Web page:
Haze Caused by Hot Weather, Peat Fires, Says Nik Nazmi


KOTA BARU: The haze that is currently affecting the country is caused by peat fires and open burning, says Natural Resources, Environment and Climate Change Minister Nik Nazmi Nik Ahmad.

Peninsular Malaysia is currently experiencing hot weather, which, along with the resumption of economic activities post Covid-19, contributed to the haze.

“Hot weather has caused fires to occur in forested areas and properties.

“The haze is not happening only in Malaysia but in countries in the Asean region,” he said at a media conference after presenting aid to 50 asnaf (Islamic tithe recipients) in Kampung Parit Pasir Tumboh here today (April 15).

He added various government agencies were busy fighting peat fires in Kampung Beoh, Beris Lalang subdistrict in Bachok since March 27.

The fire initially affected a five-hectare area but has spread to around 20 to 50 hectares, Nik Nazmi said, adding that the fires have not been put out completely.

“The fires have started spreading to nearby villages, including Kampung Kual, Kampung Kual Kecil and Kampung Gondang.

“The Kelantan Environment Department has issued a notice to all landowners to be responsible and take measures to ensure there are no trespassing or fires,” he said.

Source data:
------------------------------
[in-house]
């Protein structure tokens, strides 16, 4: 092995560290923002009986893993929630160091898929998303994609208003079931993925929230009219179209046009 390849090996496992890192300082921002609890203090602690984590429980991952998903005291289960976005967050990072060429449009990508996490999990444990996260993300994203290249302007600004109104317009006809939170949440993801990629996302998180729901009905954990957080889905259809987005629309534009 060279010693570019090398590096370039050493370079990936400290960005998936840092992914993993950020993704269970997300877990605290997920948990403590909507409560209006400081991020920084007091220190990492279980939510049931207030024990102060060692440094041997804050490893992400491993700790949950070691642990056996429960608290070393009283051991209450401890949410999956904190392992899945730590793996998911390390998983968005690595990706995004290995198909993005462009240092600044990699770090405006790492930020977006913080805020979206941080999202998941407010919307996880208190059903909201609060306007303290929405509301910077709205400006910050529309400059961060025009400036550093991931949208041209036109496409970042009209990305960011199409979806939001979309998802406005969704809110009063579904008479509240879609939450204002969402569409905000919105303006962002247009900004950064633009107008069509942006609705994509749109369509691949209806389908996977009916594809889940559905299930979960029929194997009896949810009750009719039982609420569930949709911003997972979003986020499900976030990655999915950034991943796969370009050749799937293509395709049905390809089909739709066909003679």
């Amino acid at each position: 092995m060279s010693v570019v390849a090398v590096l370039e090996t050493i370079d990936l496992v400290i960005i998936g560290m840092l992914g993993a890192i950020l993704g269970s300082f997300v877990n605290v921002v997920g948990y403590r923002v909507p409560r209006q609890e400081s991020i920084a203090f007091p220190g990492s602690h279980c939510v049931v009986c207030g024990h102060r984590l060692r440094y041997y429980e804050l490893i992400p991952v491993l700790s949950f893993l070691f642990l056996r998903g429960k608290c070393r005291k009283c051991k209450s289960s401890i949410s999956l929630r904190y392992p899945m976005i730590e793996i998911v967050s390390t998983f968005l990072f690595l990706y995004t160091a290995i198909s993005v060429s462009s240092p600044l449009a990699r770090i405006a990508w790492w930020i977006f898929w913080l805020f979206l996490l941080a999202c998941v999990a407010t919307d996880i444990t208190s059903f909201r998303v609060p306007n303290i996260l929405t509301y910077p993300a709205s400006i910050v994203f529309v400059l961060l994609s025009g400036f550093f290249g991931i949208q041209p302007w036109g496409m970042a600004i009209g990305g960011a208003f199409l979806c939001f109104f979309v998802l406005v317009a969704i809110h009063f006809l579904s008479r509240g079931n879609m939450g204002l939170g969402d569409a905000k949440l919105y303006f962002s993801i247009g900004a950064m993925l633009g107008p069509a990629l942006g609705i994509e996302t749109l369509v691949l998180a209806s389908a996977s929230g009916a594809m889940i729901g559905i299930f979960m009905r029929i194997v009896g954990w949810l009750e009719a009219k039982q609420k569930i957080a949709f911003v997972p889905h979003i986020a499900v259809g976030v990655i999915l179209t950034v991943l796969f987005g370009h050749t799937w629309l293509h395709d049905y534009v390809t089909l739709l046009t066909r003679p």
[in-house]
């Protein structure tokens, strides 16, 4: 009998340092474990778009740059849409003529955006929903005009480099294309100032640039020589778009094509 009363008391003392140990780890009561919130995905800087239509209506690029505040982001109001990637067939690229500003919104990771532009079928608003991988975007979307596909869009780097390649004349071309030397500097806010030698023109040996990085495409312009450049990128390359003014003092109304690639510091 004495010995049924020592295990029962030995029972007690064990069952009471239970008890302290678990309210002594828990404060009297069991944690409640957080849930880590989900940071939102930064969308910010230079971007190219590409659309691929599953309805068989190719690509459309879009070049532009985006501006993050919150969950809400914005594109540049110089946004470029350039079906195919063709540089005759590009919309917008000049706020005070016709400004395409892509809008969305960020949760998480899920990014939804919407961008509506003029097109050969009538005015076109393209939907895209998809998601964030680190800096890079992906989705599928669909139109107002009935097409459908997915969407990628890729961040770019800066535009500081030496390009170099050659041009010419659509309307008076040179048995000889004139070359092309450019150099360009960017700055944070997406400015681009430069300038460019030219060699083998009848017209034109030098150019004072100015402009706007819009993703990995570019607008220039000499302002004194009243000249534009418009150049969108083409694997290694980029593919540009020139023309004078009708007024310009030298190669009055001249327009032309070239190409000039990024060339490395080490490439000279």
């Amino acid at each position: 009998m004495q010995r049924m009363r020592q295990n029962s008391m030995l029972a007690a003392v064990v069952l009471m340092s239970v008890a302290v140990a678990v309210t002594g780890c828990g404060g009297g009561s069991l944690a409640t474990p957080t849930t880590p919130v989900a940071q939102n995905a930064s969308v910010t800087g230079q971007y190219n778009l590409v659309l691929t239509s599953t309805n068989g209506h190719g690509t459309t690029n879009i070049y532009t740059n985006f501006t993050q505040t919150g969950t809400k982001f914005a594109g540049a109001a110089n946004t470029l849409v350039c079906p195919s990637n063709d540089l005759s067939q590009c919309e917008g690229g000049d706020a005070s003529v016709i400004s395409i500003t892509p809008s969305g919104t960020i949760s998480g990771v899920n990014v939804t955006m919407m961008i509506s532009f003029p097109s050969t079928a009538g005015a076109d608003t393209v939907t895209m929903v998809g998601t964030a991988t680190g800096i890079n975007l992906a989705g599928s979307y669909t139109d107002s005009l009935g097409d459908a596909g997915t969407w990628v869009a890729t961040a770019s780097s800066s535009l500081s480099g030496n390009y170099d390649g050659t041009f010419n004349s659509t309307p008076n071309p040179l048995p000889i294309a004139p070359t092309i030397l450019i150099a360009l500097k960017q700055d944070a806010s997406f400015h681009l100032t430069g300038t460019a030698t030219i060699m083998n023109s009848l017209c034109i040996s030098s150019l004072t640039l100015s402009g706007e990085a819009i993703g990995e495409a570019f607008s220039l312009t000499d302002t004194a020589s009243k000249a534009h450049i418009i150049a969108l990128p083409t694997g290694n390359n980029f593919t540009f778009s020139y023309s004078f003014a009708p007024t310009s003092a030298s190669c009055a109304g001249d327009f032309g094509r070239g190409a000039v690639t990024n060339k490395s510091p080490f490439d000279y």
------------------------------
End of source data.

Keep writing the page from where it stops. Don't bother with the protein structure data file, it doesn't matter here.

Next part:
The Kelantan Environment Department has also mobilised open fire prevention operation teams that are conducting daily checks at all vulnerable peat areas during the dry season.

“The Malaysian Minerals and Geoscience Department has conducted a well-pumping operation in the area since March 29 till now to channel water to nearby canals and irrigation waterways to dampen the soil to prevent fires from spreading further.

“The Department of Irrigation and Drainage (DID) has also cleared blocked waterways to ensure continuous water flow and to increase their water levels.

“Firefighting operations involving firefighters are being conducted, and they have been monitoring the situation and putting out fires since they began,” he added. – Bernama

Source: The Star